KYSO Flash
Knock-Your-Socks-Off Art and Literature
Issue 2: Winter 2015
Micro-Fiction: 311 words

Paraguay, Someone Says as a Song Finishes

by C. C. Russell

Funny the words you pick up as snippets over the music, the pieces of sound that weave their way through sound. For instance, I was sure a second ago that the guy in the next booth talking incessantly about Magic cards said something about a lesbian chief and I could so easily picture my friend Jenn in the role, all war paint and tongue and commands. She’d be perfect. Except that she’s bi.

For the most part, this place is one person to a booth under black paintings. Just listening. In the next booth, the Magic man sits alone again now, folding origami birds and glancing up from time to time at the paintings. The girl who painted them was his girlfriend until three weeks ago. He tries to forget this, but still likes coming here to stare at her art. He likes coming here to see her nailed to the wall.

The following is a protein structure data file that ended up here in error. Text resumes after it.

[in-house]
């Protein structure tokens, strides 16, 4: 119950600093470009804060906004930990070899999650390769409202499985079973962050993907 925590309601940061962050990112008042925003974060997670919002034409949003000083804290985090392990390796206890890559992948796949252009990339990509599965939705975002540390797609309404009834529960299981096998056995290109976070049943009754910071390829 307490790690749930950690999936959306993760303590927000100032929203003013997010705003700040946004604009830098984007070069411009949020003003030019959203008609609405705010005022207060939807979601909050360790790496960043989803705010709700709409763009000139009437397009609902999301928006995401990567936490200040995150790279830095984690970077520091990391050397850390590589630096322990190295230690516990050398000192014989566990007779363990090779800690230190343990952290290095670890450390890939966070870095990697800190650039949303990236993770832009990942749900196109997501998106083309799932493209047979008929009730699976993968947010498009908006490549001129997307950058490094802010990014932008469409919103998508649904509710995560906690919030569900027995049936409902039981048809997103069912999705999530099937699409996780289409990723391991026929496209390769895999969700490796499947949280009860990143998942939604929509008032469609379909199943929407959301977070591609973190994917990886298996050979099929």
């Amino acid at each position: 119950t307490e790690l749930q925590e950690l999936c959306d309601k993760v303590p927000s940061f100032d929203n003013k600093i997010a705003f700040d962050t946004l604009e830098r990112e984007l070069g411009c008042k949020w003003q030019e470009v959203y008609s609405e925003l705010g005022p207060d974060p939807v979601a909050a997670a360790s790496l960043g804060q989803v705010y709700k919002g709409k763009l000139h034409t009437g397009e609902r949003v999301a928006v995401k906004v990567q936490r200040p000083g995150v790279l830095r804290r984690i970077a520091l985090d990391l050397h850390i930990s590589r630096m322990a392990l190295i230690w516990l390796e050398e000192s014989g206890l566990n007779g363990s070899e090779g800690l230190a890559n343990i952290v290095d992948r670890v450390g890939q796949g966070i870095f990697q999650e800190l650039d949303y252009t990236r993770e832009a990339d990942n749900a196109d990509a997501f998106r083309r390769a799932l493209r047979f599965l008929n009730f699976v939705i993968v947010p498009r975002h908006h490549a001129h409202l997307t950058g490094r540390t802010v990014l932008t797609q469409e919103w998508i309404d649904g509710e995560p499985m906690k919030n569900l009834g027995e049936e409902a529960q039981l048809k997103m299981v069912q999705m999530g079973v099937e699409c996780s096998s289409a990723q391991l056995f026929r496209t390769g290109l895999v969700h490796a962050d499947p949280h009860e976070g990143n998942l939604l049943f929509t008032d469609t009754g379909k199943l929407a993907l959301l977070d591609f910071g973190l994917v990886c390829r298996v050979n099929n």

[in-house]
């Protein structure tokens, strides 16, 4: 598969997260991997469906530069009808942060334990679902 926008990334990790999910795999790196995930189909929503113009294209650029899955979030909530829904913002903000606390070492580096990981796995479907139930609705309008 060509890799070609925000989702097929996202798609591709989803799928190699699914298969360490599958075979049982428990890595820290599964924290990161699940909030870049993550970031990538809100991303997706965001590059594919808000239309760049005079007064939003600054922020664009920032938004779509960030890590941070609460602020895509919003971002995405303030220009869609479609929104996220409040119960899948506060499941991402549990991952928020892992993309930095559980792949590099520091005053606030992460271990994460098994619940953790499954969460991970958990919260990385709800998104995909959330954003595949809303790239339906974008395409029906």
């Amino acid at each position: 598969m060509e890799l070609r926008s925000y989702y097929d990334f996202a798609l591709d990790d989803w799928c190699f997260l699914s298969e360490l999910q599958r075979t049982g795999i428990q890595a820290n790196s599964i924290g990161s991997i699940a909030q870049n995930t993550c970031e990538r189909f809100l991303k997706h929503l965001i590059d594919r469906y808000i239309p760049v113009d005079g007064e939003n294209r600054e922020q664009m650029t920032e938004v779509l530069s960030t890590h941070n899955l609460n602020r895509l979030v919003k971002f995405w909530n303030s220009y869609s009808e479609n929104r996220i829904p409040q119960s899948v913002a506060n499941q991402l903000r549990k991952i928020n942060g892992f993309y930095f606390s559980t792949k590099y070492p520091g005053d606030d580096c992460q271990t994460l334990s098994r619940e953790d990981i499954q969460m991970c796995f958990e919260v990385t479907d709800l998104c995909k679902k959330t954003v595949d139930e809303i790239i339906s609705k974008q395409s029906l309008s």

Somewhere in the back of this room, two people toss the names of places back and forth—everywhere they’d like to go if they weren’t so broke. In between destinations, they exchange cash and crystal meth. The woman says San Francisco and the man replies “toomanyfags” as one word. She laughs, says she worries more about earthquakes. Something, you know, actually dangerous.

This place stands next to the tracks, all white noise and cold forced air when the door opens. Everyone’s head turns at anyone’s entrance. Every time. The sound of trains, a constant reminder of motion just outside our reach. Everything here a constant, a tether.

I take another drag off a stale cigarette. The person coming through the white noise of the door is not the person I hoped for. I stub out the cigarette, and think about going to San Francisco or Philadelphia. Anywhere—maybe as far as Paraguay.

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